dTank CoArt
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Does Your Workspace Pass the ‘5 Sense Test’?


Multi-sensory design can best be described as an approach to design that encompasses a full experience, one that radiates the desired essence or vibe of a brand using sound, sight, touch, smell, and even taste. Over the past several decades entertainment, retail, and commercial companies have adapted this approach and implemented it to express the brand’s identity and create a lasting impression with its customers. Similarly, it is important for the workplace. While aesthetics and being ‘on-brand’ represent one aspect of multi-sensory design application, the mental, physical, and behavioral effect on those in the space is crucial, especially when considering the health of employees and the sentiment your space evokes.


Sight is considered the primary architectural and spatial sensibility. It is undeniable that when you first enter a room, you are guided by your visual understanding of the layout and furniture, color, light, art, and so on. These different visual elements can play a vital role in an employees mental and physical health as well as creative ability. For example, influential or even branded art pieces can trigger creativity and inspiration in employees. Here are some other benefits to making sure you’ve got ‘SIGHT’ covered!

  1. Visual access to light and nature to aid circadian rhythms which are tied to mental and behavioral health.
  2. Access to sunlight, providing Vitamin D for bone health, immunity strength, and reduced inflammation.
  3. Warm toned, natural materials like wood create positive biophilic effect.
  4. Making sure there is no overcrowding and that boundaries are created and respected amongst coworkers.


The second most important, and often times hazardous sense impacted in the workplace, is sound. Sound has become an even more overwhelming issue since companies have moved towards using harder surfaces for furniture and more open and collaborative layouts.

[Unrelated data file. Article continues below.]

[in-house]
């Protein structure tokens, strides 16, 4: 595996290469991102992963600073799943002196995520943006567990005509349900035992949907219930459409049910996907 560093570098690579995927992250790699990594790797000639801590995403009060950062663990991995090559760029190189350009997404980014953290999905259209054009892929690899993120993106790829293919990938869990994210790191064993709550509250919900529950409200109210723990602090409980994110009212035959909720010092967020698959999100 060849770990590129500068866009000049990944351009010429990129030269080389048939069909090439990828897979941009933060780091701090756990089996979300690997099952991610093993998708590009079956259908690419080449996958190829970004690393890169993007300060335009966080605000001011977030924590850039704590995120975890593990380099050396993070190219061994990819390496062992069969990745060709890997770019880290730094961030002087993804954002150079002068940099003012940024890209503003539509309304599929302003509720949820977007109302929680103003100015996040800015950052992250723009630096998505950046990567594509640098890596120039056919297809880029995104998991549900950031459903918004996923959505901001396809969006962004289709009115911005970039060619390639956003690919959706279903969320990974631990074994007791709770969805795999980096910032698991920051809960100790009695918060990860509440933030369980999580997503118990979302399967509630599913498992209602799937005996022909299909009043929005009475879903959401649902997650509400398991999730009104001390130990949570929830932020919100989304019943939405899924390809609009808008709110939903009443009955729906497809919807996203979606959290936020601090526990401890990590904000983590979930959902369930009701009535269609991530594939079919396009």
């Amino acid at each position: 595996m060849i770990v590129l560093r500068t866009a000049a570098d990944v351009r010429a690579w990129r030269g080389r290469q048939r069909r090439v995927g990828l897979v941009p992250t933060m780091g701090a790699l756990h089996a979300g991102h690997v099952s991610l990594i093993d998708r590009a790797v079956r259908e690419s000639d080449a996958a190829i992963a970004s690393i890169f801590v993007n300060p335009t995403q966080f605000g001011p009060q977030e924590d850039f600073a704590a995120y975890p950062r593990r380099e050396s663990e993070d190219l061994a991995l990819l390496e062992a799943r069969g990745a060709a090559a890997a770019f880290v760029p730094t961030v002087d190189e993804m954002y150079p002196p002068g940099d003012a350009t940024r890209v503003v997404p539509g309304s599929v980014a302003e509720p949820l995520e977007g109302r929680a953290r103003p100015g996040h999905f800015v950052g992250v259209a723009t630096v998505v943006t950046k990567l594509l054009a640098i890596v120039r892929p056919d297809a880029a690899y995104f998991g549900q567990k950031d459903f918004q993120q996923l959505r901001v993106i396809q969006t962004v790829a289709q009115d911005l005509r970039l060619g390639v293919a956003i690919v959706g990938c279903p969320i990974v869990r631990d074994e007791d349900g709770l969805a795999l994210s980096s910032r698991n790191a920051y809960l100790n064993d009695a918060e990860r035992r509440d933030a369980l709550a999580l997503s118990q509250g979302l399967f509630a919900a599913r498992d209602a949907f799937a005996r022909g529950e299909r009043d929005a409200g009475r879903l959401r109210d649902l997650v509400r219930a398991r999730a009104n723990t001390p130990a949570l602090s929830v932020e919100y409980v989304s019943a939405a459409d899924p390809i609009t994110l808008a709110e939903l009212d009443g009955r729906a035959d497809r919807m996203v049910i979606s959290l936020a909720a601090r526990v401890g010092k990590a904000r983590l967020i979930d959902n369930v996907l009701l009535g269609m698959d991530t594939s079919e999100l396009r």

1. If you plan on having or already have hard surfaces for your office furniture, try to balance this with a soft lounge space that includes pillows, cushions, sofas, rugs and so on.
  2. Utilize acoustic panels and acoustic art for branded and functional art that will absorb sound made by chatter, HVAC technology, and other distracting noises.
  3. Plants are a great natural way to reducing sound bouncing off of walls and create a positive biophilic effect.
  4. Refer to our 5 Ways to Improve Office Acoustics blog post!


Touch can be described as everything from the stiffness or softness of your chair to looking at a chair from across the room and imagining what it would feel like to sit in it. This is the mental impact furniture can have on us on a day to day basis. Another aspect of a space which effects ‘Touch’ is the humidity or temperature of a room. The temperature of a room can easily decide the productivity and overall health of your employers. When focusing on ‘Touch’ in particular consider the following:

  1. Natural fiber material based furniture instead of plastic create a calming space.
  2. Offices kept too warm contribute to “sick building syndrome” which affects employees well-being, productivity and overall desire to be there.
  3. While temperature is important, keep an eye on airflow as well.
  4. Chose custom furniture to ensure the best materials and optimize your space
  5. Ask about ergonomic features when considering office furniture!


Smell is the sensibility most closely related to memory. For this reason, retail and commercial spaces often create a signature scent to be associated with their brand and contribute to this idea of a multi-sensory experience! Workspaces too, can depend on smell to help workers feel comfortable and correlate positivity with their work environment. Making a work environment more personal and less sterile through scented candles in the restroom for instance, is a low-cost but effective way to show your employees that you are designing for their comfort and taking their multi-sensory experience into account!


Last but not least, taste! Food and drink are important for representing a community, especially with the amount of time employees often spend in their workplace. Offering your community healthy food options shows that you value their health and ultimately their work and contributions to the company. Many shared workspaces or larger company’s often have food trucks in the parking lot on certain days. When people eat and drink together, they are more likely to bond. As social beings, we should support a healthy, multi-sensory experience.

  1. Provide good coffee for your employees, as many find it to be a necessity and it promotes a productive workspace!
  2. Host happy-hour for an end of the day celebration to boost spirits and company morale.
  3. Stock brain foods that will contribute to a productive workforce!
    1. Bananas
    2. Almonds
    3. Dark Chocolate
    4. Granola
  4. Allowing for a variety of healthy snacks to be offered in a pantry or vending machine shows that you hope to include everyones tastes and care about their health!

Read the original article here.